Zoo Film Controversy
On Roseanne Barr

Turn Around and You’re Two…Turn Around and You're Four

76060501 This has been a busy week of weddingness: we assembled and sent our especially designed invitations, my dress came in and I had my first fitting, we met with the photographer and walked around our venue looking for photo shots. So I didn’t have much time to contemplate Cherdom this week. However, something pretty amazing happened, Cher-related.

So I’ve been a Cher fan since I was about four or six years old (1974-1976). I’m not really sure when I started exactly. I do remember it was one of the first aesthetic decisions I made, but the timing is so hard to place, looking back. I remember watching the first variety show with my parents when we lived in Albuquerque -- so that must have been in 1974 (I would have been four). I loved both the show and the two records my parents had (Look at Us and All I Ever Need is You). My Albuquerque friend Stacy got the Cher doll before I even knew there was one. This must have been in 1976. I was mildly outraged and discouraged that someone who was as passionate as I was about Sonny & Cher was not the first one on my block to get the doll. So I petitioned for it for Christmas and got one with a handful of outfits. I remember thinking that a fan of my caliber should have all the outfits. This is how it has always been you see. I took that doll to show-and-tell in first grade and, along with Stretch Armstrong, it was the most popular show-and-tell toy. Both dolls were broken that show-and-tell day as a result of their being so manhandled. Cher’s hands were broken off and Armstrong was punctured until his innards started oozing out.

I got the S&C TV Guide cover soon after, which I adored. Until my oldest brother told me I should stop slobbering over it because S&C were divorced. Tragedy of all tragedies! Why hadn't anyone told me! Then we moved to St. Louis  (and I think this is where I got the idea that moving was a diversion to heartbreak) just in time to watch the second variety series when my parents agreed to let me stay up past my seven-year-old bedtime once a week in order to watch it. But those good times were all over before I knew it (cancellation) and I was left to lick my wounds with that awful 1979 Solid Gold special which launched the very lame lip-synching series of the same name. I think it’s right around that time when gold started to lose its luster for me.

For Christmases and birthdays during the brief era of 1977 to 1979, my parents purcPeople79hased Sonny & Cher albums as gifts for me. And when I was sick with the stomach flu in 1979, my mom bought me the famous Cher People magazine cover issue with the hole-fit and the pink boa.

But this is all a long, long backstory just to say that SINCE THEN my parents have definitely not approved of my Cher obsession, and certainly not long after I learned how to drive and immediately chose to cruise across town to used record stores for Cher lps. Enough was enough already. Normal kids don’t have celebrity obsessions and if they did, they were more current acts like Duran Duran and Don Johnson (God help me—you see what I had to choose from?).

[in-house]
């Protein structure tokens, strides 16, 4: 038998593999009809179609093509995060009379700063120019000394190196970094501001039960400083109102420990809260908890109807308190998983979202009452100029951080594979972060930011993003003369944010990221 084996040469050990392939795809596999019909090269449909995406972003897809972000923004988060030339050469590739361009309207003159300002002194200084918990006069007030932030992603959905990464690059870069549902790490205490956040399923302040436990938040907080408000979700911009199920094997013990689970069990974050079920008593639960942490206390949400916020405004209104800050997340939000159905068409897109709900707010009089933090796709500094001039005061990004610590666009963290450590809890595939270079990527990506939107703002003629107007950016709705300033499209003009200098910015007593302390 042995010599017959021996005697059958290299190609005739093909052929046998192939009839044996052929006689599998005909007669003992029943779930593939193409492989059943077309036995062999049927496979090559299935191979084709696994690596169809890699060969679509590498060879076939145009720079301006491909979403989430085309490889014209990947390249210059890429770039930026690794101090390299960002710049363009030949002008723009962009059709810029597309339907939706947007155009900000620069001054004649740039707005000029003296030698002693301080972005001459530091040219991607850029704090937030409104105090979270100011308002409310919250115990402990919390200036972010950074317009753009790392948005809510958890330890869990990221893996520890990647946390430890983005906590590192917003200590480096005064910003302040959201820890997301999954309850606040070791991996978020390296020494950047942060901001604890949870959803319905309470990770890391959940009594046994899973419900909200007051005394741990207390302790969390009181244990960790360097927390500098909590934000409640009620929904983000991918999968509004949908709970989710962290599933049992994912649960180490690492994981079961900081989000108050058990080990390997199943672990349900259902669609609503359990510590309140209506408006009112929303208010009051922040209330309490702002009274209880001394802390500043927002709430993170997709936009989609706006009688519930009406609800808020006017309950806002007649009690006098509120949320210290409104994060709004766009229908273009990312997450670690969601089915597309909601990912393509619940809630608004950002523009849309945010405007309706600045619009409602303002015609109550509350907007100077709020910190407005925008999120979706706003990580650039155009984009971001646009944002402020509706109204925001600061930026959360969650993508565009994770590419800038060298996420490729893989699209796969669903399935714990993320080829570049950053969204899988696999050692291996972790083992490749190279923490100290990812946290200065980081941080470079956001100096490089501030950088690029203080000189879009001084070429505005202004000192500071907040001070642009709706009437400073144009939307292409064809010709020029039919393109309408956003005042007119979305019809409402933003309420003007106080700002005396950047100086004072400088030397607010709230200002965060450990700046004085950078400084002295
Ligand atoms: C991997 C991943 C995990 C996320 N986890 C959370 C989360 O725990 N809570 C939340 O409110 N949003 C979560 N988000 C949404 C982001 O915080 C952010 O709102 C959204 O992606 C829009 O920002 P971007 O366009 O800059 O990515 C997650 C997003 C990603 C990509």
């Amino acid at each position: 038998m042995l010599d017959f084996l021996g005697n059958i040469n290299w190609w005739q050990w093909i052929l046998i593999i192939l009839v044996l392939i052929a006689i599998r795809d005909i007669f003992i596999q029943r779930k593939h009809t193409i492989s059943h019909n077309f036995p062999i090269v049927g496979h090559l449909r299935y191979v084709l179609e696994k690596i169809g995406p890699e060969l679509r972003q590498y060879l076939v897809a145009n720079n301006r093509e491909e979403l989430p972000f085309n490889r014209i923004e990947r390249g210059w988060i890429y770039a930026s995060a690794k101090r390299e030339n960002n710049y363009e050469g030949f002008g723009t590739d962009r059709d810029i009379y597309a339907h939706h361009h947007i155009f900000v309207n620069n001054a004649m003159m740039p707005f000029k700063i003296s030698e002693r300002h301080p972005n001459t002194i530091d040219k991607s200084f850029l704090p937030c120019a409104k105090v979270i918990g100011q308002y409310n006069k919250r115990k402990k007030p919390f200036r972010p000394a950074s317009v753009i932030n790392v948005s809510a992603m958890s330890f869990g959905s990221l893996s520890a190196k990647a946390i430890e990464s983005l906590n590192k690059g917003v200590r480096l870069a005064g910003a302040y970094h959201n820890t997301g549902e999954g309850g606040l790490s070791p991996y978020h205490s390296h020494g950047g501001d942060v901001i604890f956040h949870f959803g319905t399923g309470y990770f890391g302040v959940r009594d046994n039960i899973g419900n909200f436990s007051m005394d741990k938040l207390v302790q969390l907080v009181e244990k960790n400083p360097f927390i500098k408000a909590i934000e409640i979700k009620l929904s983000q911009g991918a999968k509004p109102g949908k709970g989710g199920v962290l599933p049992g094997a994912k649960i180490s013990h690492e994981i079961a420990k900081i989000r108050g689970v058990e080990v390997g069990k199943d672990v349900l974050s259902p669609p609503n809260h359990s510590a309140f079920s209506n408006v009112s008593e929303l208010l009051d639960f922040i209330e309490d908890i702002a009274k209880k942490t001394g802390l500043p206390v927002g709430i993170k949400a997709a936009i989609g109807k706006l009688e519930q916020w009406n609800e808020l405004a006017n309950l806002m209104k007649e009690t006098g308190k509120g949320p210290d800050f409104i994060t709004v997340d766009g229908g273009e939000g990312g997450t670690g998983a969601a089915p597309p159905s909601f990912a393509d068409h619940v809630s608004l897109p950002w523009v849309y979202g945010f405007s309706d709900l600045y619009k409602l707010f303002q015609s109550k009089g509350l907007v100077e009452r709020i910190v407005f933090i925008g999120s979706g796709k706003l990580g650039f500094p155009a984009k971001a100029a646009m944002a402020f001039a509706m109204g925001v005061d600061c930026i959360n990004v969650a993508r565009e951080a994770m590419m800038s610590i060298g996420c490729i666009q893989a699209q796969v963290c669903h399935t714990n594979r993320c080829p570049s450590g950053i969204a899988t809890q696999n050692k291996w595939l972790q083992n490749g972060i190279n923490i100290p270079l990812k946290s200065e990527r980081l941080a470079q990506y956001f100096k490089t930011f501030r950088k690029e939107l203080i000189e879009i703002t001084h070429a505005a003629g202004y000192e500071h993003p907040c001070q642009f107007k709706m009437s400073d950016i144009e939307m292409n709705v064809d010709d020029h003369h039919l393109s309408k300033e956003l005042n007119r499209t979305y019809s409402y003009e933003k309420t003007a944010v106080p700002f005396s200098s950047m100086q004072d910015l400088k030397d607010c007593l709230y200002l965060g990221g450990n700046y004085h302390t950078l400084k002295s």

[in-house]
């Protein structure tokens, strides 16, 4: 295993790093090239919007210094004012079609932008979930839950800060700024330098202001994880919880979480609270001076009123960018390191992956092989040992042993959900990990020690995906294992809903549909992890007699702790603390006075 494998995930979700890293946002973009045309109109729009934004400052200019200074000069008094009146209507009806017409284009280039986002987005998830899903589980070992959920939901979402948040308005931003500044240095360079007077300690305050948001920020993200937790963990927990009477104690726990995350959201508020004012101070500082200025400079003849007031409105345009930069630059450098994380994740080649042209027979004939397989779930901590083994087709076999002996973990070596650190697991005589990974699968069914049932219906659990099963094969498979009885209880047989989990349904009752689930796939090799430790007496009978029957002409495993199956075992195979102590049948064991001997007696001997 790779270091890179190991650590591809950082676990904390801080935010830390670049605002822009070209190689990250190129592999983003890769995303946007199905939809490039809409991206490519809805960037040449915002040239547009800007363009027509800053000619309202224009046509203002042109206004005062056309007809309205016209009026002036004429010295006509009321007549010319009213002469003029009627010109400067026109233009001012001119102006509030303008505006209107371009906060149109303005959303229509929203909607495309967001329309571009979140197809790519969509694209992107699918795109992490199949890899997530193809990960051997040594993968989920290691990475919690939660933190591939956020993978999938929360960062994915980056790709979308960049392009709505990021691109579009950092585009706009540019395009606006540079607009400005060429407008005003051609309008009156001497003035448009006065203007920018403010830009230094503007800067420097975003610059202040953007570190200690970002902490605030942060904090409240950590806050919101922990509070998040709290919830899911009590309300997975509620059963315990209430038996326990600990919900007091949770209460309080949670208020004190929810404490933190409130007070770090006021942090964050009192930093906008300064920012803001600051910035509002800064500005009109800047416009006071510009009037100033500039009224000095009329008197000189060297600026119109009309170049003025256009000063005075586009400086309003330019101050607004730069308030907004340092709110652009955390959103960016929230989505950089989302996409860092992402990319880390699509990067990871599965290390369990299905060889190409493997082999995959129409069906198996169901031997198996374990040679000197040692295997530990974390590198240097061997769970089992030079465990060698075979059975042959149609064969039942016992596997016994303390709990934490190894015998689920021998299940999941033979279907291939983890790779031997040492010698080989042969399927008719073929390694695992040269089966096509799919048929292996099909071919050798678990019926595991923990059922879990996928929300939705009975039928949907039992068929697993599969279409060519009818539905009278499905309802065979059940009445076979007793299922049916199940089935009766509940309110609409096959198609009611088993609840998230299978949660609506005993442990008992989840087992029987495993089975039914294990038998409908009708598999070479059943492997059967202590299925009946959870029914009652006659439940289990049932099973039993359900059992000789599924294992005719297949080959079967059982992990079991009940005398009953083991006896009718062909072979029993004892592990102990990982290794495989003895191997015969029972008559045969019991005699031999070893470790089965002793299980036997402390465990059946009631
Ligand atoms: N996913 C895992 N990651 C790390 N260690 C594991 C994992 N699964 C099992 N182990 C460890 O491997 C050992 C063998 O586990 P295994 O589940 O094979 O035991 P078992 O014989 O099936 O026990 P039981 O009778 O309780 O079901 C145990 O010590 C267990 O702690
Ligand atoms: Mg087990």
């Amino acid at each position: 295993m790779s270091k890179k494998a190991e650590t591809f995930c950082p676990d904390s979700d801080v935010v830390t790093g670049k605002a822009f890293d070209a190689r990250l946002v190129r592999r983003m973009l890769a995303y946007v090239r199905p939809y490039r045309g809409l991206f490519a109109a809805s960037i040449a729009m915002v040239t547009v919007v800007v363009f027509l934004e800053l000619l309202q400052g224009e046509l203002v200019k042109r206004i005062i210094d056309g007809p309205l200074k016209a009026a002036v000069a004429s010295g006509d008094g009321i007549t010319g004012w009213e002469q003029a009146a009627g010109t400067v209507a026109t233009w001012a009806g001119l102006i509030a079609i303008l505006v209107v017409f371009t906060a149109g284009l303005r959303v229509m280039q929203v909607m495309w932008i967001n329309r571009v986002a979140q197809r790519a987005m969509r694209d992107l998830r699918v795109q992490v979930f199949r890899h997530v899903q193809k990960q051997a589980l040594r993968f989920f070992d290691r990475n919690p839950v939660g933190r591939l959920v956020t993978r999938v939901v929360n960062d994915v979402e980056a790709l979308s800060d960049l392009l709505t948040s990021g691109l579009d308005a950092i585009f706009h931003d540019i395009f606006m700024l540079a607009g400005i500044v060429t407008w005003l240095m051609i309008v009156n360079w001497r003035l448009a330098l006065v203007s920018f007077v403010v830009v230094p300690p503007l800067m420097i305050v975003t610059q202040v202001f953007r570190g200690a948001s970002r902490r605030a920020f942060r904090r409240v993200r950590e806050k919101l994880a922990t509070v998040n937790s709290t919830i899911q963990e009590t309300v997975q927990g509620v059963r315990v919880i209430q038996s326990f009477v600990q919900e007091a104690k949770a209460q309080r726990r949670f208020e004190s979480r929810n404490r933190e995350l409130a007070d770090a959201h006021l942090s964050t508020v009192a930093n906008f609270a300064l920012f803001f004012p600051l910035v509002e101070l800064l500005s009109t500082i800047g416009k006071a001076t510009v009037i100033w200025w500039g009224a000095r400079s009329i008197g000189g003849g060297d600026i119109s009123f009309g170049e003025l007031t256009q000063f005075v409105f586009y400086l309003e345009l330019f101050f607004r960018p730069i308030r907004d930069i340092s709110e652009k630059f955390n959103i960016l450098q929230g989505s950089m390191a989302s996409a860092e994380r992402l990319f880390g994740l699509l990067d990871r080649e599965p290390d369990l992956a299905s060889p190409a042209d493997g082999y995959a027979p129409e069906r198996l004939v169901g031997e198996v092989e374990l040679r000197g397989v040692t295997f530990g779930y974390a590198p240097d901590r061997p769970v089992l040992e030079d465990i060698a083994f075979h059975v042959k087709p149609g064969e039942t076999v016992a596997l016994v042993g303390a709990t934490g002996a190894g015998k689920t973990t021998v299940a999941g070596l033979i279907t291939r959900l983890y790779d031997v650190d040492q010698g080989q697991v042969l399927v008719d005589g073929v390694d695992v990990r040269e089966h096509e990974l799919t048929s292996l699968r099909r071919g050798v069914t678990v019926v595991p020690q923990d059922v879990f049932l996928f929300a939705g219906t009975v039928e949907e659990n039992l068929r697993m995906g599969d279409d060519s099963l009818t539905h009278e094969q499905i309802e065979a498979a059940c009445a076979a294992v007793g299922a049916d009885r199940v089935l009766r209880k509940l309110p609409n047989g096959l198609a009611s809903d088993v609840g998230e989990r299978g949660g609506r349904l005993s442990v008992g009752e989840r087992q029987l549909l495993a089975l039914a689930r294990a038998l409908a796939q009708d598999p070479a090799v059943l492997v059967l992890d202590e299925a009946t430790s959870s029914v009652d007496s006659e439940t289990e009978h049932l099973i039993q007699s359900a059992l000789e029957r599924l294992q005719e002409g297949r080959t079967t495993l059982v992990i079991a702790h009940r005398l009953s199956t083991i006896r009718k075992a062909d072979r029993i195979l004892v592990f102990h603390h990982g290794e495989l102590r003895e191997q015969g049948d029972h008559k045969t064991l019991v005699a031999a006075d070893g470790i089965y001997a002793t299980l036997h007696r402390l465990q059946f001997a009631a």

Flash forward to this year. These are the songs I picked as choices for my wedding’s father-daughter dance: “Take it to the Limit” by the Eagles (which was nixed because my brother and father interpreted it to be all about sex), “I Hope You Dance” by Lee Ann Womack (which my father didn’t love), “What a Wonderful World” by Louis Armtrong  (kind of clichéd, I felt), “Heavenly Day” by Patty Griffin and “IGUB,” which did come up but was controversial because it was sweet as a father-daughter dance but essentially a couple's song.  Between the two of us, my father and I didn’t agree on or couldn’t find anything on the many online lists of father-daughter-dance suggestions full of maudlin and sappy sentimentalities. One big problem I found was that most suggested songs were for younger brides (“everything she owns I bought her”) and in my case, I’m more the mature bride, not the fresh-faced innocent depicted in country songs.

Last weekend, my father ended up considering a pretty obscure Sonny & Cher song of all things (well, mostly a Cher song on a S&C album), a song called “Turn Around,” one I had suggested actually  but not the S&C version which I didn’t even remember. I was trying to find a Harry Belafonte version (he wrote it) and found many other recorded versions by Kenny Loggins, Rosemary Clooney, Danny Kaye,  and the soundtrack of a famous Kodak ad eons ago. My dad maybe saw the S&C version listed on iTunes – I’m not sure. But I was frankly shocked when he suggested it.



where are the
where are the
NOT, the

Verify your Comment

Previewing your Comment

This is only a preview. Your comment has not yet been posted.

Your comment could not be posted. Error type:
Your comment has been saved. Comments are moderated and will not appear until approved by the author. Post another comment

The letters and numbers you entered did not match the image. Please try again.

As a final step before posting your comment, enter the letters and numbers you see in the image below. This prevents automated programs from posting comments.

Having trouble reading this image? View an alternate.


Post a comment

Comments are moderated, and will not appear until the author has approved them.

Your Information

(Name and email address are required. Email address will not be displayed with the comment.)